In Matter of Coronado-Acevedo, 28 I&N Dec. 648 (A.G. 2022), Attorney General Merrick Garland confirmed that immigration judges did have the authority to terminate cases before them under certain circumstances.
This clarified the issue that immigration judges have authority to terminate cases under such circumstances with or without the concurrence of the DHS.
This is a very important decision, because it dovetails with the overruling of a particularly limiting case, Matter of Castro-Tum, 27 I&N Dec. 271 (A.G. 2018) [which prevented immigration judges from terminating immigration proceedings]. In Castro-Tum, Attorney General Sessions determined that immigration judges and the Board have no general authority to administratively close cases, or, for that matter, to terminate cases.
In Coronado-Acevedo, Attorney General Garland reversed the Board’s decision in Matter of S-O-G- and F-D-B-, 27 I&N Dec. 462 (A.G. 2018), which expressly stated that immigration judges did not have the authority to terminate or dismiss removal proceedings.
While Attorney General Garland had already overruled Matter of Castro-Tum in 2021, and thereby allowed immigration judges to administratively close proceedings, other than in circuits where it was not permitted, or limited by law (for example, the Sixth Circuit), in Matter of Coronado-Acevedo, Attorney General Garland also overruled the board’s prior decision in Matter of S-O-G- and Matter of F-D-B-, and declared that immigration judges did have the authority to terminate or dismiss removal proceedings.
However, this authority is not carte blanche, but has been circumscribed by the Attorney General to limiting cases arising out of three fact patterns:
- Where a non-citizen has obtained lawful permanent residence after being placed in removal proceedings; (this applies to, for example undocumented alien children, who must have their cases adjudicated by the USCIS, and over whose adjustment of status applications the immigration court has no authority);
- Whether pendency of removal proceedings causes adverse immigration consequences for a respondent who must travel abroad to seek a visa (think, beneficiaries of approved I601A petitions);
- Where termination is necessary for a respondent to be eligible to seek immigration relief before the USCIS (consider, for example, the beneficiary of a family-based petition, who entered the country legally, and would therefore be eligible for adjustment of status).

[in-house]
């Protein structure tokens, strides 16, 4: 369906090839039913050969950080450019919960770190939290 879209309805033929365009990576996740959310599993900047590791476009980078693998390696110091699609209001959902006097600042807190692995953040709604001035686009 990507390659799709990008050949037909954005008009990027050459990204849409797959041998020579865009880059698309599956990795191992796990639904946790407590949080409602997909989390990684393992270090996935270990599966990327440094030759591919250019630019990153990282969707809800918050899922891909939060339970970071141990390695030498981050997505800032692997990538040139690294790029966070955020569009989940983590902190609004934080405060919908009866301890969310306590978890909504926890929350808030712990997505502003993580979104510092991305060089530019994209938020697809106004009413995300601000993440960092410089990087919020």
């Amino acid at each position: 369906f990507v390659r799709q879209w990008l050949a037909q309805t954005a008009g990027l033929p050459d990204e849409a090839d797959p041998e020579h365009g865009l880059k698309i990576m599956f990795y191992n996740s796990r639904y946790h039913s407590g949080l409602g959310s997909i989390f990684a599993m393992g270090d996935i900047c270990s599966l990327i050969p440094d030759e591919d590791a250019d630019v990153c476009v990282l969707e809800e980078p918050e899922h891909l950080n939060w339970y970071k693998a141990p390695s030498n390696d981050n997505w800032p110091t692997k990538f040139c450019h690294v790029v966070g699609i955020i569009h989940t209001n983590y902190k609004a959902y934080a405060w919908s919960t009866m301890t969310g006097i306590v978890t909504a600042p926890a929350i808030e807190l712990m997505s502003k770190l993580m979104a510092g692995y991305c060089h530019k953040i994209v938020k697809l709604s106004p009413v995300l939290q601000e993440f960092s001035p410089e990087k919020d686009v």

Therefore, Matter of Coronado-Acevedo is a very significant immigration decision which could result in substantial immigration relief for aliens who find themselves in one of the above three categories.
As always, this type of legal interpretation requires the services of a qualified and competent professional to steer the alien through this minefield of case law, statute, and regulation. It is highly advisable that any alien who thinks or considers themselves to be in this situation consult a qualified immigration attorney for detailed analysis based along the lines set forth above.
© Farhad Sethna, Attorney, 2022
Farhad Sethna has practiced law for over 25 years. He was awarded his JD in 1990 and his MBA in 1991, both from the University of Akron. Since 1996, he has also been an adjunct professor of Immigration Law at the University of Akron, School of Law, in Akron, Ohio, where he wrote and continues to use his own immigration textbook. Attorney Sethna is a frequent speaker at Continuing Legal Education and professional development seminars on various immigration-related topics. His practice is limited to immigration and small business. He has won awards for excellence in teaching and for pro-bono service. With offices in Cuyahoga Falls, Akron and New Philadelphia, Ohio, Attorney Sethna represents clients in all types of immigration cases before federal agencies and the immigration courts nationwide. A private pilot, it is Farhad’s goal to fly to each of Ohio’s 88 county airports. Our number is: (330) 384-8000. Please send your general immigration questions to AttorneySethna@immigration-america.com. We will try to answer as many questions as possible.